Think back to a time when you first signed up for Netflix or Amazon or a social media site like Twitter or Facebook. You were asked some demographic information and then were prompted to move through a content/ product selection process. The questions asked are ones that the tech companies “know” are the best predictors of your interests and behaviors. Your answers are further refined by allowing you to make some specific selections of products and content and voila! You log into Amazon and you are reminded that it is time to buy dog food or detergent just before your run out or to order that book that your best friend told you about yesterday or into Netflix and a new documentary is recommended about your favorite hobby.
A more personalized experience is what we as consumers not only want, but we expect and all of this effort on the part of big tech companies to understand us is paying off.
Studies are showing that 86 percent of consumers say personalization plays a significant role in their purchasing decisions. For online shoppers, 45 percent are more likely to shop on a website that makes personalized recommendations, while 56 percent of online shoppers are more likely to return to sites that offer them. (Intelliverse 2017).
So, let’s bring this all back to Augmented vs. Artificial Intelligence and to consumer-centric healthcare.
Artificial Intelligence Can Provide Consumer-Centric Healthcare and Assist in Precision Medicine
Technology companies have gotten very good at helping us find what we are searching for when it comes to many parts of our lives, searching, shopping, and entertainment. Isn’t it time that when we are searching for information for something as important as our health that it becomes easier to find what we are searching for too?
Shouldn’t we be able to take the CAPTCHA concept and apply it to diabetes or cancer or heart disease? Can’t we leverage augmented intelligence to make recommendations to physicians and patients to not replace the expertise of our doctors or run the risk of making definitive diagnoses or treatment recommendations that could end up being wrong, but instead to reduce the number of choices from hundreds to tens to inform and not replace the decision making process?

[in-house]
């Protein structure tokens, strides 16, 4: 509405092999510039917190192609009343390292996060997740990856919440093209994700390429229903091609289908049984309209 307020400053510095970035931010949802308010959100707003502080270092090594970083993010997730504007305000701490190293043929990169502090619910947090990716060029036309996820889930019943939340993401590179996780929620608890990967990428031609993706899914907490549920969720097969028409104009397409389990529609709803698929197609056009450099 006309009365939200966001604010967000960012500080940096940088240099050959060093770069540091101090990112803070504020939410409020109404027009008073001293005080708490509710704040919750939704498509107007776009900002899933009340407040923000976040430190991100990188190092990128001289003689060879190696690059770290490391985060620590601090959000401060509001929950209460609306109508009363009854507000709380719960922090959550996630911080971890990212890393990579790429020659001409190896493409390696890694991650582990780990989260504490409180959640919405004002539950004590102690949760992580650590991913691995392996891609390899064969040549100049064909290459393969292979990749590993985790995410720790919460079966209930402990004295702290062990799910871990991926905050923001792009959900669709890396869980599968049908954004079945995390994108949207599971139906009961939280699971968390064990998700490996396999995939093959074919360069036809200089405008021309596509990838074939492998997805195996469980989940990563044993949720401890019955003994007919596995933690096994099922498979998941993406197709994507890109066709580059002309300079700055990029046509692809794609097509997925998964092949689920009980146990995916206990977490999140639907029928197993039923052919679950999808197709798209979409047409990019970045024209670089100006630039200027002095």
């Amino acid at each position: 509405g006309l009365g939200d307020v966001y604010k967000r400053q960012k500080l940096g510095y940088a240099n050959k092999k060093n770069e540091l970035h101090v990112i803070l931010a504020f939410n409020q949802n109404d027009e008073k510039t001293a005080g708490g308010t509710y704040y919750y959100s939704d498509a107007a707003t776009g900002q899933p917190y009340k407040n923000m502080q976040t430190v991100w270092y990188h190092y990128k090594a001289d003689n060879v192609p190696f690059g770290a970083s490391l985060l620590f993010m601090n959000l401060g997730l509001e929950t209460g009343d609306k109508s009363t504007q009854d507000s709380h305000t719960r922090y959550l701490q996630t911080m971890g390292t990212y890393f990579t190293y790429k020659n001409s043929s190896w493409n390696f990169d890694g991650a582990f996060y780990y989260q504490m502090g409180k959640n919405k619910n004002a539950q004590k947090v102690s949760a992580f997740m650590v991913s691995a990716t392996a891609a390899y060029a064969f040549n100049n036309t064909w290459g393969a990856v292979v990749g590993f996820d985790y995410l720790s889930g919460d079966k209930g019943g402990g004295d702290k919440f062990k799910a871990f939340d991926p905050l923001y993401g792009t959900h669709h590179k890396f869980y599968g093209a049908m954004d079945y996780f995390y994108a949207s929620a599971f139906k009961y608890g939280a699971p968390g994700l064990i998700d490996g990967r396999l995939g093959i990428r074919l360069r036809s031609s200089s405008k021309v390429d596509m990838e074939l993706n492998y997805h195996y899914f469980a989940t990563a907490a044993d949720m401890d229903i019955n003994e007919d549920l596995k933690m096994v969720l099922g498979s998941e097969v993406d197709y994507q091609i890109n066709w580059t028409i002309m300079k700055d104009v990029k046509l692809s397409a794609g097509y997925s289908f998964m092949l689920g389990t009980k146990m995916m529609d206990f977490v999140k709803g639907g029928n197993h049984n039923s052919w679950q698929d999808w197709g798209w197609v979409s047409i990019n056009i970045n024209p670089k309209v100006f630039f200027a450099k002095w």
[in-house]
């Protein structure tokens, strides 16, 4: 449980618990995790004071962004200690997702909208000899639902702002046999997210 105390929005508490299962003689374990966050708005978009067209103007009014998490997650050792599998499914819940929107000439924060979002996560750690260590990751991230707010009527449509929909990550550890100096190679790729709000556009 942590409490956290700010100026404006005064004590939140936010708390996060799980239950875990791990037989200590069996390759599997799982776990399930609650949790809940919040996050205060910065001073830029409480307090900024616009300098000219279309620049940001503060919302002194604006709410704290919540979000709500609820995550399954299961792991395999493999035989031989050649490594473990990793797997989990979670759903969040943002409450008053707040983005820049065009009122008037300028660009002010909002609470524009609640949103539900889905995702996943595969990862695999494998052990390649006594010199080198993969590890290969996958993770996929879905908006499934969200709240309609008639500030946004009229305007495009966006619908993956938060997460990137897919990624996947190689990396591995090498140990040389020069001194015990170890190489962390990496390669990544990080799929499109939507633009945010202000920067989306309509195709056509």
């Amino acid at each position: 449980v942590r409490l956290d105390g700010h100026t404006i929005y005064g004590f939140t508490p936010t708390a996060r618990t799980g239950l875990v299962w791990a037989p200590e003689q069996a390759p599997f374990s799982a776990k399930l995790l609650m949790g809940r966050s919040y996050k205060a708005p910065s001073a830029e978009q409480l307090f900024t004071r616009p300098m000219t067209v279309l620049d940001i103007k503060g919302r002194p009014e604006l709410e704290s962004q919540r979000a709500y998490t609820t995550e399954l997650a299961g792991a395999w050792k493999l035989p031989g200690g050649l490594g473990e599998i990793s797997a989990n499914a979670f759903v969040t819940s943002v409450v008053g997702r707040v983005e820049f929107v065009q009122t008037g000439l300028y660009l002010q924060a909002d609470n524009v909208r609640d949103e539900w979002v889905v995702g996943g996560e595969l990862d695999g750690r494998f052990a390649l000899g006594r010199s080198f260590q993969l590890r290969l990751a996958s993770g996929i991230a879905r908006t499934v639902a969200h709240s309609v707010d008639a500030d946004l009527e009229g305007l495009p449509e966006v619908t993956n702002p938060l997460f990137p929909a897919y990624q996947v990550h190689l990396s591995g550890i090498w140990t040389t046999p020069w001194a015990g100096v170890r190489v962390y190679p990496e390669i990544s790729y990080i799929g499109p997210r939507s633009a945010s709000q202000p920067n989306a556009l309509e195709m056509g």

If we expect to develop highly accurate models that garner the understanding and trust that we will need to enable physicians and patients to accept them, can’t we all learn together?
This “learning together” will require that we all work together.
One great example of this learning happening in healthcare today is the All of Us research program by the National Institutes of Health. The All of Us Research Program is a historic effort to gather data from one million or more people living in the United States to accelerate research and improve health. By taking into account individual differences in lifestyle, environment, and biology, researchers will uncover paths toward delivering precision medicine. So, the NIH is using a method of learning about individual factors that impact our health as tech companies do about search and shopping. They can then create “groups”/ cohorts of people who have similar lifestyles and biology and live in the same locations to eventually be able to become much more accurate at predicting effective treatments that are more individualized and precise. They are also gathering massive amounts of what is hoped to be high-quality data.
We don’t know what all the plans are for using the data that are collected, but we could imagine that the data will be used for things like making recommendations to physicians to further investigate specific that may be contributing to a health condition thus, augmenting the physician’s decision making process. If the NIH also has access to the decisions that the physicians make, then that data can be used to refine future results training the model to become more and more accurate or for the purpose of this discussion “intelligent”.
We can stop looking at leveraging advanced analytics as an “all or nothing” experience and instead look at it as a continuum. It’s time to bring artificial intelligence and healthcare together, not to replace humans but to augment the decision-making process.